A person stands on a rock outcropping overlooking a placid river in a green scene
A view of Seminole Canyon from the Canyon Rim Trail at Seminole Canyon State Park.

If not for the lone blinking yellow traffic light on US 90 just northwest of Del Rio, it’d be easy to miss the dusty little town of Comstock. The area is home to the oldest rock art in North America, making archeologists a majority of the population. The many limestone canyons that branch off from the Pecos and Rio Grande rivers conceal rock shelters with pictographs more than 6,000 years old. Seminole Canyon State Park and Historic Site is Comstock’s best-known rock art destination, but there are over 325 documented sites nearby. History enthusiasts will enjoy touring them, but anyone can appreciate the area’s natural beauty and rugged charm.

Gas up before heading further west to other towns like Langtry—the home of legendary lawman Judge Roy Bean—as there aren’t any fuel stops along the way. There certainly isn’t anything in Pandale, which makes Terlingua look like Dallas. The hamlet is an hour north of Langtry up a caliche road past a small river crossing. There was once a post office and a school, but little remains except for a few cabins. It’s a blissfully remote place to sit by the river, ponder our state’s history, and enjoy the solitude.

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1 / Pandale Crossing River Resort
There isn’t a pool or trash service, but what this resort lacks in amenities, it makes up for with the greatest of luxuries: space. This collection of cabins, which start at $115/night, has a private Pecos riverfront location and an incredible view of the Milky Way. The resort also rents kayaks and can arrange hikes on a nearby ranch.

2 / White Shaman Preserve
San Antonio’s Witte Museum operates the preserve that protects one of the most spectacular rock art sites in the Lower Pecos. The White Shaman mural, depicting a creation story, measures 26 feet long and is over 3,000 years old. Tours happen every Saturday morning, and reservations can be made online.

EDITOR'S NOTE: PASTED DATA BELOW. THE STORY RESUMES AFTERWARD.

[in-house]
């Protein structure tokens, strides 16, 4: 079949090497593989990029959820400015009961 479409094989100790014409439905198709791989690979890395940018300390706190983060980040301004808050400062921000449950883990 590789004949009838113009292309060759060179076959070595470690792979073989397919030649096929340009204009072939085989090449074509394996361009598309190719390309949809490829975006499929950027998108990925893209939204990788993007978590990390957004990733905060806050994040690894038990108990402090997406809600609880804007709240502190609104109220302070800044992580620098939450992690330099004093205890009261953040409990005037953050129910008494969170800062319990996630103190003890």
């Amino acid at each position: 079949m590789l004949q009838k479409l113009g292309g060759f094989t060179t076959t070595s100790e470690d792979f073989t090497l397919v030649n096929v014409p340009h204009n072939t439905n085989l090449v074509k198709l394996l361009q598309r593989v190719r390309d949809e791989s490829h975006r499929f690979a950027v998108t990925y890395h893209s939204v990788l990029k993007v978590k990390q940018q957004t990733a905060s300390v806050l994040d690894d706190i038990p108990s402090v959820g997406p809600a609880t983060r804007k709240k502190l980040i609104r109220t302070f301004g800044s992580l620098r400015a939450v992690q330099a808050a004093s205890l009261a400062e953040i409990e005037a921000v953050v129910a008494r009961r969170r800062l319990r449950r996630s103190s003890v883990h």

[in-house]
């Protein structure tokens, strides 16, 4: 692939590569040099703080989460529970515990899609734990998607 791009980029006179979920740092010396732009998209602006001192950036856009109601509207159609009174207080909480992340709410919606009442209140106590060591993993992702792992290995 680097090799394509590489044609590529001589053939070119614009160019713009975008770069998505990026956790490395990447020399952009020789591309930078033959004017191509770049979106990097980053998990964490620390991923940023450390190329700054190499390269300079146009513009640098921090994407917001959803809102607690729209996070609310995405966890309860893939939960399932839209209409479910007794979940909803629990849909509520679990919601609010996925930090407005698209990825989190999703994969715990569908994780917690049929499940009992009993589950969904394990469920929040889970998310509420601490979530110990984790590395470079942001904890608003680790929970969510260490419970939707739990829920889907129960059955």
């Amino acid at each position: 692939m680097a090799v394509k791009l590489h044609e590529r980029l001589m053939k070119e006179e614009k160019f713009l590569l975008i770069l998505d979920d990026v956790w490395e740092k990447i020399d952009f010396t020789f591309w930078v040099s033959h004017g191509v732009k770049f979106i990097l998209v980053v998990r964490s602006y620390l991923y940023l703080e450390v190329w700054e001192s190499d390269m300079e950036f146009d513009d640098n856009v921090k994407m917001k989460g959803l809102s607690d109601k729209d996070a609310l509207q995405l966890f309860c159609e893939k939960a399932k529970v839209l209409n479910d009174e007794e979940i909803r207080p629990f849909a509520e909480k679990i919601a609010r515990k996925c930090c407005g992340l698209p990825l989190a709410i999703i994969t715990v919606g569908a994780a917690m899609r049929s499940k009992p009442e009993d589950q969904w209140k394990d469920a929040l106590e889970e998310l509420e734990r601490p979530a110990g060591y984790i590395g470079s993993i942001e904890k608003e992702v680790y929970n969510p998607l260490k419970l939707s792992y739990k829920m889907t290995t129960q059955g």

3 / Amistad National Recreation Area
Lake Amistad is a massive reservoir near the confluence of the Pecos, Devils, and Rio Grande rivers. While lake levels are currently near historic lows, the rocky shoreline at Governor’s Landing still has cool, clear blue water. There are also campgrounds, fishing guides, and fuel available nearby.

4 / The J and P Bar and Grill
This may be the lone restaurant to speak of in the area, but that’s not the only reason to visit. Though it serves everything from Tex-Mex to chicken-fried steak, J and P is most famous for its burgers ground in-house and served on deliciously soft challah buns. It makes for the perfect post-hike meal.

5 / Judge Roy Bean Visitor’s center
After the Civil War, Judge Roy Bean was a justice of the peace in Langtry. His offbeat brand of justice and revelry is the stuff of legend. He once staged a world championship boxing match on the Rio Grande. The center preserves his original saloon and has a Travel Information Center and impressive xeriscape garden.

6 / Shumla Archaeological Research & Education Center
This nonprofit protects and preserves the rock art of the Lower Pecos. Call in advance to see their work, but the best way to experience it is in the field through Shumla Treks. These are regular hikes guided by archeologists to rock shelters at state parks and on private land.

7 / Pecos High Bridge
The Pecos River Gorge near the confluence of the Rio Grande is spanned by the tallest highway bridge in Texas at nearly 323 feet. Built in 1892, it was once considered the third-tallest bridge in the world. Just before you cross the river on the east bank, you’ll find a vintage picnic site with a panoramic view of the Pecos.

8 / Seminole Canyon State Park and Historic Site
Seminole Canyon is a hidden gem among Texas state parks. It’s known for the massive Fate Bell rock art shelter, but the scenic Canyon Rim trail offers stunning views of Seminole Canyon and the Rio Grande river. Tours of the rock shelter are offered Wednesday through Sunday.

A cave wall with dark painted rock artRock Art Rendezvous

The Witte Museum offers private guided tours of various area sites throughout the fall. From shelters in the state park and preserve to hard-to-access places like Meyers Springs and Bonfire Shelter, the museum’s website lists specific dates available for registration. Annually, the museum opens the White Shaman Preserve for a weekend of camping, music, barbecue, educational demonstrations, and tours of some of Texas’ best rock art sites. Participants can choose from different locations to visit during the event. wittemuseum.org/white-shaman-preserve

The Desert Vista Camping Area at Seminole Canyon State Park is located atop a small hill with panoramic views of the surrounding sagebrush and sotol scrubland. It has 23 sites with electric and water hookups. 432-292-4464; tpwd.texas.gov/state-parks/seminole-canyon

From the August 2023 issue

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